1. Unit 57: Photography and Photographic Practice Terminology (P1, P2, M1, M2)Term Explanation of term e.g. what it is usedfor / the effect it has on your imagesExamplesShutter Speed In photography and digital photography theshutter speed is the unit of measurementwhich determines how long shutter remainsopen as the picture is taken. The slower theshutter speed, the longer the exposure time.The shutter speed and aperture togethercontrol the total amount of light reachingthe sensor. Shutter speeds are expressed inseconds or fractions of a second. Forexample 2, 1, 1/2, 1/4, 1/8, 1/15, 1/30, 1/60,1/125, 1/250, 1/500, 1/1000, 1/2000,1/4000, 1/8000. Each speed incrementhalves the amount of light.ISO In Digital Photography ISO measures thesensitivity of the image sensor. The sameprinciples apply as in film photography – thelower the number the less sensitive yourcamera is to light and the finer the grain.Higher ISO settings are generally used indarker situations to get faster shutter speeds(for example an indoor sports event whenyou want to freeze the action in lower light)– however the cost is noisier shots. I’llillustrate this below with two enlargementsof shots that I just took – the one on the leftis taken at 100 ISO and the one of the rightat 3200 ISO (click to enlarge to see the fulleffect).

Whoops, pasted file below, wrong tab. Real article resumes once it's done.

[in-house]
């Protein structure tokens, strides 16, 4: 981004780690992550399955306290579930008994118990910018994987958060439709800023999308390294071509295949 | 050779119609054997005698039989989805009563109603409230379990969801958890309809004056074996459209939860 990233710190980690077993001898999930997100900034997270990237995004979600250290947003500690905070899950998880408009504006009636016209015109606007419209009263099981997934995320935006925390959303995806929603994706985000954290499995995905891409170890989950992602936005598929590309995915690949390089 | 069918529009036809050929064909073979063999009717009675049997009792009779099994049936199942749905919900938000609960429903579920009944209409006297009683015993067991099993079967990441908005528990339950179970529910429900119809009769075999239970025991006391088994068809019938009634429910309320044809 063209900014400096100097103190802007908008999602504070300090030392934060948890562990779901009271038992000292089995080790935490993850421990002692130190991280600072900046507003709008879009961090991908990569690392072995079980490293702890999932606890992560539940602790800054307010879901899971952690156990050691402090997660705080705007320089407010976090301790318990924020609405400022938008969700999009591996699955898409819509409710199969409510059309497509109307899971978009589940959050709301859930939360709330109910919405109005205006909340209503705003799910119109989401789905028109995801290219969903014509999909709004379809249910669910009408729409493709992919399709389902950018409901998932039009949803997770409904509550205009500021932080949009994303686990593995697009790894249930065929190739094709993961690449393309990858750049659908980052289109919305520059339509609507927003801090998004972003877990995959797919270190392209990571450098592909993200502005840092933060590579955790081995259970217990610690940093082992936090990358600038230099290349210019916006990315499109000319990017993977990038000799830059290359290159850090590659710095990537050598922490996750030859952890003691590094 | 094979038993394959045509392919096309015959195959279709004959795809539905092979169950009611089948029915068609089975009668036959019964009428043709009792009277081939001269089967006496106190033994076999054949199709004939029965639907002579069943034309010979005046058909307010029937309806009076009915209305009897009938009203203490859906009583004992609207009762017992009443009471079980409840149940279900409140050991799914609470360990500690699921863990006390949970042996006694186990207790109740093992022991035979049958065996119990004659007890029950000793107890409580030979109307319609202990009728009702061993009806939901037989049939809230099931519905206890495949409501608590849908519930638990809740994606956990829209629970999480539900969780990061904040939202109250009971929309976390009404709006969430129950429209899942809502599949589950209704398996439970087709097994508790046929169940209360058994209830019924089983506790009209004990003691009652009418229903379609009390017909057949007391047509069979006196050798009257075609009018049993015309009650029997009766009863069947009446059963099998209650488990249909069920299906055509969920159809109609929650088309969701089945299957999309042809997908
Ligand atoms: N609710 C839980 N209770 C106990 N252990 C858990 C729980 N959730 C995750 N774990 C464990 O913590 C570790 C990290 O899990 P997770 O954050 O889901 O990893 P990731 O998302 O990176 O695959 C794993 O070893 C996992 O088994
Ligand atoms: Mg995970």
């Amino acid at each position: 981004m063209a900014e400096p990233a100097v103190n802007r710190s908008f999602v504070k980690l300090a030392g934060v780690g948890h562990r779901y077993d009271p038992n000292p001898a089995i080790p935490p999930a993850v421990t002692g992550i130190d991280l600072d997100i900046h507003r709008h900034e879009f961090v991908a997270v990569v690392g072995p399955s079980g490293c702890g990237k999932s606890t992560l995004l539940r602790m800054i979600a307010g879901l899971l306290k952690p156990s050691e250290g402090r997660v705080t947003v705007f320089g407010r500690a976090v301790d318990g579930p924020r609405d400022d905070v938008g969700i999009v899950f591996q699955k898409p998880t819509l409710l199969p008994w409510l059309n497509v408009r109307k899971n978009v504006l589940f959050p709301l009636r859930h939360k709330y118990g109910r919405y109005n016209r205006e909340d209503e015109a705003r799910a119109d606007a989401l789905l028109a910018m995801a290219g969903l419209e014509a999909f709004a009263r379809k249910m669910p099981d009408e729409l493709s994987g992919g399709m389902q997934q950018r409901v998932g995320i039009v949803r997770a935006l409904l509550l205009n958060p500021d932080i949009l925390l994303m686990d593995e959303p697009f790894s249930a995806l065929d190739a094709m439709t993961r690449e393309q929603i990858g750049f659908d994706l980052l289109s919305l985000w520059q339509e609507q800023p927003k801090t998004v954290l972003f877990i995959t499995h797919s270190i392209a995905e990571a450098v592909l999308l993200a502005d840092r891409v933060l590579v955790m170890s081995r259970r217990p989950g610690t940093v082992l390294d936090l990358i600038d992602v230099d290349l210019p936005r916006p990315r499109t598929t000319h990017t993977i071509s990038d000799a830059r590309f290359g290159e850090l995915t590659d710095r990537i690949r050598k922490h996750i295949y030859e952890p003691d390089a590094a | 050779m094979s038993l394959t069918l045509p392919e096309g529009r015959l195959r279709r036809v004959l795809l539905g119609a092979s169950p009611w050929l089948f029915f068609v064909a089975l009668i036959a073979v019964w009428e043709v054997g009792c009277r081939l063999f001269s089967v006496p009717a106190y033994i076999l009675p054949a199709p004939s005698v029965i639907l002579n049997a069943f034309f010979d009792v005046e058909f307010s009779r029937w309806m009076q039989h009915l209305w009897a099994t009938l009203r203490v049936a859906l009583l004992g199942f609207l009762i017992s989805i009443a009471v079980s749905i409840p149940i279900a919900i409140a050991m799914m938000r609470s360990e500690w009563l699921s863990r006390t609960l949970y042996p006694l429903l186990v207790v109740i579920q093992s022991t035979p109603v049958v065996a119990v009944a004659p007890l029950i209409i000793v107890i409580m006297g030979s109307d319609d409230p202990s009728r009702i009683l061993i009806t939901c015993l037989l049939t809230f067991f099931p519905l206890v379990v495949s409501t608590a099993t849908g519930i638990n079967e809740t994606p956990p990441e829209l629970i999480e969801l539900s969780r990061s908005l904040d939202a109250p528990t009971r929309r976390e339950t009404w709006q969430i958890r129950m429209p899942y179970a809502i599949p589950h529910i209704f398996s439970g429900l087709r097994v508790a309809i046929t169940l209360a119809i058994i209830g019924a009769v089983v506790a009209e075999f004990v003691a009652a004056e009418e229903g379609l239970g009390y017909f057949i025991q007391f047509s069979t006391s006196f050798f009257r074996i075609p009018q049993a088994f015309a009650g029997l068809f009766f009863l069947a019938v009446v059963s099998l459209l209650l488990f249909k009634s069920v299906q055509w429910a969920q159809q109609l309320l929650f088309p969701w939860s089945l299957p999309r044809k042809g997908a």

2. Aperture & Depth offield (F stop)The depth of field does not abruptlychange from sharp to unsharp, butinstead occurs as a gradual transition. Infact, everything immediately in front ofor in back of the focusing distancebegins to lose sharpness — even if thisis not perceived by our eyes or by theresolution of the camera.Aperture is referred to the lensdiaphragm opening inside aphotographic lens. The size of thediaphragm opening in a camera lensREGULATES amount of light passesthrough onto the film inside the camerathe moment when the shutter curtain incamera opens during an exposureprocess. The size of an aperture in a lenscan either be a fixed or the mostpopular form in an adjustable type (likean SLR camera). Aperture size is usuallycalibrated in f-numbers or f-stops.Automatic Exposure Automatic exposure is an automateddigital camera system that sets theaperture and/or shutter speed, basedon the external lighting conditions forthe photo. With beginner-level digitalcameras, photographers usually canselect one of three different AE modes.Aperture priority allows thephotographer to set the aperture value,and the digital camera then determinesthe shutter speed. This is called a semi-automatic exposure. Shutter priority
3. allows the photographer to set theshutter speed, and the digital camerathen determines the aperture setting.This also is called a semi-automaticexposure. Program mode is a fullyautomatic mode, where the camera setsshutter speed and aperture. This modesometimes is called Program AE.